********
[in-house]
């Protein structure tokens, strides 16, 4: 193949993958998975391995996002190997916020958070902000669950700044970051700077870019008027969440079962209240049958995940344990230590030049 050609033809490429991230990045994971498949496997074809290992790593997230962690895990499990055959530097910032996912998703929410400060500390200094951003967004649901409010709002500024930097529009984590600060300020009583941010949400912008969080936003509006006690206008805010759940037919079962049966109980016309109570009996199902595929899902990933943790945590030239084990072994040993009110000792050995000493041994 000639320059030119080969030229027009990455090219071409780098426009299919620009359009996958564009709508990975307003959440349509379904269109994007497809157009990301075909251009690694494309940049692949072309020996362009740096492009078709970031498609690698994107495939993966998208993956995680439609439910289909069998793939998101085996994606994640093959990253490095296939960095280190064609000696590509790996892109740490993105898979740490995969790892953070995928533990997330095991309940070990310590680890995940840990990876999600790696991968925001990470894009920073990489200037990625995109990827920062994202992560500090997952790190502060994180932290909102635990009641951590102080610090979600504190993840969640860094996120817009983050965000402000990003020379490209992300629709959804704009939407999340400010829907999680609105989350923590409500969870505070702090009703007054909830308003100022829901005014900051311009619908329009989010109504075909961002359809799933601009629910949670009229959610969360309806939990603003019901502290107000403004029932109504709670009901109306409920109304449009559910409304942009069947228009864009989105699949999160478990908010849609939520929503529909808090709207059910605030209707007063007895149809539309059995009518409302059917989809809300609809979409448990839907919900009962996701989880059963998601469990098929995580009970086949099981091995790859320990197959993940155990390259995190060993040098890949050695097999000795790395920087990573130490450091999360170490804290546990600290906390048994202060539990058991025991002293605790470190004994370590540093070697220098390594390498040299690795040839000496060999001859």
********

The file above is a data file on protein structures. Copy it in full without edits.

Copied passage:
[in-house]
């Protein structure tokens, strides 16, 4: 193949993958998975391995996002190997916020958070902000669950700044970051700077870019008027969440079962209240049958995940344990230590030049 050609033809490429991230990045994971498949496997074809290992790593997230962690895990499990055959530097910032996912998703929410400060500390200094951003967004649901409010709002500024930097529009984590600060300020009583941010949400912008969080936003509006006690206008805010759940037919079962049966109980016309109570009996199902595929899902990933943790945590030239084990072994040993009110000792050995000493041994 000639320059030119080969030229027009990455090219071409780098426009299919620009359009996958564009709508990975307003959440349509379904269109994007497809157009990301075909251009690694494309940049692949072309020996362009740096492009078709970031498609690698994107495939993966998208993956995680439609439910289909069998793939998101085996994606994640093959990253490095296939960095280190064609000696590509790996892109740490993105898979740490995969790892953070995928533990997330095991309940070990310590680890995940840990990876999600790696991968925001990470894009920073990489200037990625995109990827920062994202992560500090997952790190502060994180932290909102635990009641951590102080610090979600504190993840969640860094996120817009983050965000402000990003020379490209992300629709959804704009939407999340400010829907999680609105989350923590409500969870505070702090009703007054909830308003100022829901005014900051311009619908329009989010109504075909961002359809799933601009629910949670009229959610969360309806939990603003019901502290107000403004029932109504709670009901109306409920109304449009559910409304942009069947228009864009989105699949999160478990908010849609939520929503529909808090709207059910605030209707007063007895149809539309059995009518409302059917989809809300609809979409448990839907919900009962996701989880059963998601469990098929995580009970086949099981091995790859320990197959993940155990390259995190060993040098890949050695097999000795790395920087990573130490450091999360170490804290546990600290906390048994202060539990058991025991002293605790470190004994370590540093070697220098390594390498040299690795040839000496060999001859």